Press release: Congress’ proposed health care plan would reduce funding for Utah children’s health programs and services by $470 million by 2026, new estimates show

New analysis shows that the American Health Care Act passed by the House of Representatives earlier this month would lead to reduced funding for children’s Medicaid services and programs.

The report finds that the health plan’s proposal to restructure Medicaid by capping federal funding would lead to significant cuts to state spending for children.

The analysis, released today by Voices for Utah Children, examines recently-published data and the impact of the proposed Medicaid changes over the next ten years. The estimates find that Utah would lose at least $470 million in federal funding for children’s services over the next ten years. Researchers caution that this amount is likely to be even higher because not all children were included in the analysis, due to data limitations. Medicaid provides services to low-income children and children with special health care needs, including preventative services.

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The report is consistent with previous analyses by Voices for Utah Children which found that Medicaid caps would lead to significant budget shortfalls for the state. Previous studies looked at retrospective data finding that if Utah had enacted these caps ten years ago, the state would have lost hundreds of millions of dollars.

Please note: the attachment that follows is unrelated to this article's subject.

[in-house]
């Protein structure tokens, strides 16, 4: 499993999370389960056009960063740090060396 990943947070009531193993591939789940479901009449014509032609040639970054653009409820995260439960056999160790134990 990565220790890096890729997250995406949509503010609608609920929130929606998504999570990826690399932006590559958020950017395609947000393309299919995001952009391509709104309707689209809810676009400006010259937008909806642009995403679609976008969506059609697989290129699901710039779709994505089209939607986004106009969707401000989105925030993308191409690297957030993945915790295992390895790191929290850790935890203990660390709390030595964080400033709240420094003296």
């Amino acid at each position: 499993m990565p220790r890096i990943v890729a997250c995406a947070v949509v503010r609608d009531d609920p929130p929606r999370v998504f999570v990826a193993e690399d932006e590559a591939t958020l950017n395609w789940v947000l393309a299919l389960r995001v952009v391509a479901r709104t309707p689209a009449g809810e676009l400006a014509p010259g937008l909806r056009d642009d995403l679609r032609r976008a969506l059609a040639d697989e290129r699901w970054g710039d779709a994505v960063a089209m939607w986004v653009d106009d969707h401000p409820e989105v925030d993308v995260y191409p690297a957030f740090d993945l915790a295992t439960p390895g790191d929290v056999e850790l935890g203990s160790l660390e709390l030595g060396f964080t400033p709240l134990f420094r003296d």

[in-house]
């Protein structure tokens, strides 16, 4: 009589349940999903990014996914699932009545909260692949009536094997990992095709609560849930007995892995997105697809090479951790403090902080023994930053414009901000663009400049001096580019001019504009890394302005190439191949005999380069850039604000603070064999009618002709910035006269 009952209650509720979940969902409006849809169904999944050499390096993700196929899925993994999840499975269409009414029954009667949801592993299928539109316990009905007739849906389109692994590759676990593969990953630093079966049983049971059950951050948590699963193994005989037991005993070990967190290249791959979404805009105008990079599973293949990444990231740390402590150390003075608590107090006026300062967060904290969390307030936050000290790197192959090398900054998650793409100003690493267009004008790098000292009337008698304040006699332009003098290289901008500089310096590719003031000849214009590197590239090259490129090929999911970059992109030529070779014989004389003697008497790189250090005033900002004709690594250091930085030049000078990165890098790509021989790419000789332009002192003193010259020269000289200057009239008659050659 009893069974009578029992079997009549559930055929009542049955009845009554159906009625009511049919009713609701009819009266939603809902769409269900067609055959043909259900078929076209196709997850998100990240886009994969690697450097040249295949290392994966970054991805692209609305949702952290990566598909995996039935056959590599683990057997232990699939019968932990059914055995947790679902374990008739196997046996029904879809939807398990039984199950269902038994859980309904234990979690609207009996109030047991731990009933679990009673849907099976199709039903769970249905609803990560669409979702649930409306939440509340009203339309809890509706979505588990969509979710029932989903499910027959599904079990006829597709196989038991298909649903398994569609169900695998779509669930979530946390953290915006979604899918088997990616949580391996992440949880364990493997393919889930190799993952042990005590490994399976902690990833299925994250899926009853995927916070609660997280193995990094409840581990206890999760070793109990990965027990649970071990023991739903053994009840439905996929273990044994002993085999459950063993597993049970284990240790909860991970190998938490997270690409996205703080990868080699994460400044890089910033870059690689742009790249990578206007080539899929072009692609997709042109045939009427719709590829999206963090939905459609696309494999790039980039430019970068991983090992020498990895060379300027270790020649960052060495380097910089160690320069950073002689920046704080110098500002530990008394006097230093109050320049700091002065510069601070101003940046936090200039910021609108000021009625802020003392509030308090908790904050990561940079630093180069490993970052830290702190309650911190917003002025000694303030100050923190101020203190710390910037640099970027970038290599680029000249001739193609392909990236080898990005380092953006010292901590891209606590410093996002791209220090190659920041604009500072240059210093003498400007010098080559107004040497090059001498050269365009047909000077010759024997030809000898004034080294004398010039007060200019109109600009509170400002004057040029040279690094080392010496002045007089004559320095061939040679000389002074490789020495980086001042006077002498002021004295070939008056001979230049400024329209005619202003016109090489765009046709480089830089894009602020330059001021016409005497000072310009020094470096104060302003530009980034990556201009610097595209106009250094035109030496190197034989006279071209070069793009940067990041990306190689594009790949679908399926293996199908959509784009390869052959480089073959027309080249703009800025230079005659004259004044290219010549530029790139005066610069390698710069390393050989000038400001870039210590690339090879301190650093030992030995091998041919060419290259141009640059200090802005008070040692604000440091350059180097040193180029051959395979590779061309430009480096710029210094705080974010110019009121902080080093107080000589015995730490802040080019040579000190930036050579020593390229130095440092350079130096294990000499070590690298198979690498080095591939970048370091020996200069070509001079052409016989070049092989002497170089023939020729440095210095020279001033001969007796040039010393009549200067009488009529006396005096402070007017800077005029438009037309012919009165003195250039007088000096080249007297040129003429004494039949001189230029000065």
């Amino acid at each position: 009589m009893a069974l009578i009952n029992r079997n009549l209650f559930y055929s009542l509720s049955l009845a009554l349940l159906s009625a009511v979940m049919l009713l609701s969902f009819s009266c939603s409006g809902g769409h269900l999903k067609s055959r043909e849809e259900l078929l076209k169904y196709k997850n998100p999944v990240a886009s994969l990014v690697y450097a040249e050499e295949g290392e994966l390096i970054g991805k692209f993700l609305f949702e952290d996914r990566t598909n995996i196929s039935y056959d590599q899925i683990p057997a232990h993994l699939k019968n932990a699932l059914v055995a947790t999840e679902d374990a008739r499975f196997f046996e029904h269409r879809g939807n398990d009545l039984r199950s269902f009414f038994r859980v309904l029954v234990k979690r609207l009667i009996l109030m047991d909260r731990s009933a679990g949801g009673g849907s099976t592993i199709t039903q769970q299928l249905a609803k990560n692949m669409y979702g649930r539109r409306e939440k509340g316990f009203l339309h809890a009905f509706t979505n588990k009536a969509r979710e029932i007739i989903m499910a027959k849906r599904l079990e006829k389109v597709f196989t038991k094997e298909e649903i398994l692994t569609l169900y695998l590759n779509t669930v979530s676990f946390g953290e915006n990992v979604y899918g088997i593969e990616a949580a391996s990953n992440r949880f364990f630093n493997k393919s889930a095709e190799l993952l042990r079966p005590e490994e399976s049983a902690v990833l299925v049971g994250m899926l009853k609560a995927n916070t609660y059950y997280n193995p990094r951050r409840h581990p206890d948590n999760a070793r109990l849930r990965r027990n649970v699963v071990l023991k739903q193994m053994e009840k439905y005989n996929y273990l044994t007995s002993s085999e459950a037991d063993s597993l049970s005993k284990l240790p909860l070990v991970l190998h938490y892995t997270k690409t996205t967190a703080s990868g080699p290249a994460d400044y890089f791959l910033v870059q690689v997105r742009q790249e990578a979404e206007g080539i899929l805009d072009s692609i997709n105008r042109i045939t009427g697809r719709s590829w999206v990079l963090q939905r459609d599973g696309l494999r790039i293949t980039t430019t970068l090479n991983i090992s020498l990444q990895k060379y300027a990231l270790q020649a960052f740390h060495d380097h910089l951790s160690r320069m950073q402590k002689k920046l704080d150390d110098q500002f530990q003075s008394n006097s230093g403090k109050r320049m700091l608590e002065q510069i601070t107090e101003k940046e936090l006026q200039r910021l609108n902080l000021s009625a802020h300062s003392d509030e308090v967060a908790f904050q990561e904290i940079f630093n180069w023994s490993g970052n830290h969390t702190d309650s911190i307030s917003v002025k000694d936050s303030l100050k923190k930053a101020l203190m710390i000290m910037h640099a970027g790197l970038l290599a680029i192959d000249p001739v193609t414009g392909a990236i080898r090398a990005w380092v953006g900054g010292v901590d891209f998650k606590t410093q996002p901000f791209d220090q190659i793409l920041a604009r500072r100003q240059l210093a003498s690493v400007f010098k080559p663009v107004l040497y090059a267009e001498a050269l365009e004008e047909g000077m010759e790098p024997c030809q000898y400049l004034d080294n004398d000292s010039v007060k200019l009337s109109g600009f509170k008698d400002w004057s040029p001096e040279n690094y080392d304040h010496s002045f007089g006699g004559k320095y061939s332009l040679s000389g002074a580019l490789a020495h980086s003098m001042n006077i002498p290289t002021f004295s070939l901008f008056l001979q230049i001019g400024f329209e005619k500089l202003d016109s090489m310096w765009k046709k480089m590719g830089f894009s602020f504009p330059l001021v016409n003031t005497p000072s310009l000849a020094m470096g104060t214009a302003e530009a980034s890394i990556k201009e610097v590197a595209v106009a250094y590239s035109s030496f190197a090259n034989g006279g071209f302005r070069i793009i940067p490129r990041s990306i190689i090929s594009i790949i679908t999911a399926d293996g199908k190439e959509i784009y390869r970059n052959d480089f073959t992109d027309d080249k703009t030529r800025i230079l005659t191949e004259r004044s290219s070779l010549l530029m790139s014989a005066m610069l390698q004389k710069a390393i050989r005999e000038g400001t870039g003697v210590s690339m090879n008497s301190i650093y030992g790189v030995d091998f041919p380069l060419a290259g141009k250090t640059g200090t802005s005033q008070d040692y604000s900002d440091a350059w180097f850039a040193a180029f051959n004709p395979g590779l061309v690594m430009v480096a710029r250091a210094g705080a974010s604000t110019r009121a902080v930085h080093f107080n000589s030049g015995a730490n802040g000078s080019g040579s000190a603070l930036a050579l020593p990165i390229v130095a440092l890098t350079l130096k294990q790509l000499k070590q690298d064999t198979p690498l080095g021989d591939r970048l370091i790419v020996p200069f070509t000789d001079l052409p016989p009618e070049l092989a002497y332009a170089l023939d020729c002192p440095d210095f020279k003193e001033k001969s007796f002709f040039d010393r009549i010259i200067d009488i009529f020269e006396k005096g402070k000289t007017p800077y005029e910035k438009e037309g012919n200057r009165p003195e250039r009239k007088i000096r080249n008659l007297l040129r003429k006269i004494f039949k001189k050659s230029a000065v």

This new report provides further evidence to support growing concerns that Medicaid restructuring would lead to reduced funding for the state. Reduced funding would directly affect the health coverage and care for children, people with disabilities, seniors and pregnant women.

“Kids’ health care and coverage is at risk under a Medicaid per capita cap,” said Jessie Mandle, Senior Health Policy Analyst with Voices for Utah Children. “Capping Medicaid, a program that’s been working for over 50 years, will hurt our kids.” Mandle added, “Because federal funding would be reduced, there will be less money for our most vulnerable populations. States will either have to cut people from the program or cut services- or both.”

Recent analysis on the national impact from the nonpartisan Congressional Budget Office finds that the American Health Care Act would reduce $834 billion from the federal Medicaid program and lead to 23 million more Americans losing their health insurance.

Read the full analysis here: